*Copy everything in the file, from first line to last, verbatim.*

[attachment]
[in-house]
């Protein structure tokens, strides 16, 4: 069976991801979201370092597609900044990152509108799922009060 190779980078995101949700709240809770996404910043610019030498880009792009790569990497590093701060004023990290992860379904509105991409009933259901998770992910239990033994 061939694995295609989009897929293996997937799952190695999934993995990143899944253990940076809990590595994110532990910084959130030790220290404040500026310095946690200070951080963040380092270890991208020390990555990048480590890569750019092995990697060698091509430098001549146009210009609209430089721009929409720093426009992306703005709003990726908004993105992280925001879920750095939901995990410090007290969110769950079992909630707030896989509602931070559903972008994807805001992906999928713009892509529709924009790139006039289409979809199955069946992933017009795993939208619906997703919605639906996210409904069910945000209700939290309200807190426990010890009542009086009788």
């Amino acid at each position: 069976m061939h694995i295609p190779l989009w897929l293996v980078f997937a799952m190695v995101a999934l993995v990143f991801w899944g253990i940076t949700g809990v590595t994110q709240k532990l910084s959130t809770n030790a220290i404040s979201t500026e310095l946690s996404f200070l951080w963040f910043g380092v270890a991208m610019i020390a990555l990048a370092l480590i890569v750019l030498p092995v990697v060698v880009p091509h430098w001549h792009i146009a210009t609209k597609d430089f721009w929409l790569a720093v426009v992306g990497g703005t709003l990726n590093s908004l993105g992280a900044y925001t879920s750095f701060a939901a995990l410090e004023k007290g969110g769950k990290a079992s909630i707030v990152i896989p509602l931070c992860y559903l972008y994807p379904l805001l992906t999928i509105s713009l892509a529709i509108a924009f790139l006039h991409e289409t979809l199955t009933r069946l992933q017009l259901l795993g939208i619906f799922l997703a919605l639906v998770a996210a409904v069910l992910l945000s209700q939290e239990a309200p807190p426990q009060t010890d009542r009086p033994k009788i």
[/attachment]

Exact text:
[in-house]
């Protein structure tokens, strides 16, 4: 069976991801979201370092597609900044990152509108799922009060 190779980078995101949700709240809770996404910043610019030498880009792009790569990497590093701060004023990290992860379904509105991409009933259901998770992910239990033994 061939694995295609989009897929293996997937799952190695999934993995990143899944253990940076809990590595994110532990910084959130030790220290404040500026310095946690200070951080963040380092270890991208020390990555990048480590890569750019092995990697060698091509430098001549146009210009609209430089721009929409720093426009992306703005709003990726908004993105992280925001879920750095939901995990410090007290969110769950079992909630707030896989509602931070559903972008994807805001992906999928713009892509529709924009790139006039289409979809199955069946992933017009795993939208619906997703919605639906996210409904069910945000209700939290309200807190426990010890009542009086009788």
């Amino acid at each position: 069976m061939h694995i295609p190779l989009w897929l293996v980078f997937a799952m190695v995101a999934l993995v990143f991801w899944g253990i940076t949700g809990v590595t994110q709240k532990l910084s959130t809770n030790a220290i404040s979201t500026e310095l946690s996404f200070l951080w963040f910043g380092v270890a991208m610019i020390a990555l990048a370092l480590i890569v750019l030498p092995v990697v060698v880009p091509h430098w001549h792009i146009a210009t609209k597609d430089f721009w929409l790569a720093v426009v992306g990497g703005t709003l990726n590093s908004l993105g992280a900044y925001t879920s750095f701060a939901a995990l410090e004023k007290g969110g769950k990290a079992s909630i707030v990152i896989p509602l931070c992860y559903l972008y994807p379904l805001l992906t999928i509105s713009l892509a529709i509108a924009f790139l006039h991409e289409t979809l199955t009933r069946l992933q017009l259901l795993g939208i619906f799922l997703a919605l639906v998770a996210a409904v069910l992910l945000s209700q939290e239990a309200p807190p426990q009060t010890d009542r009086p033994k009788i």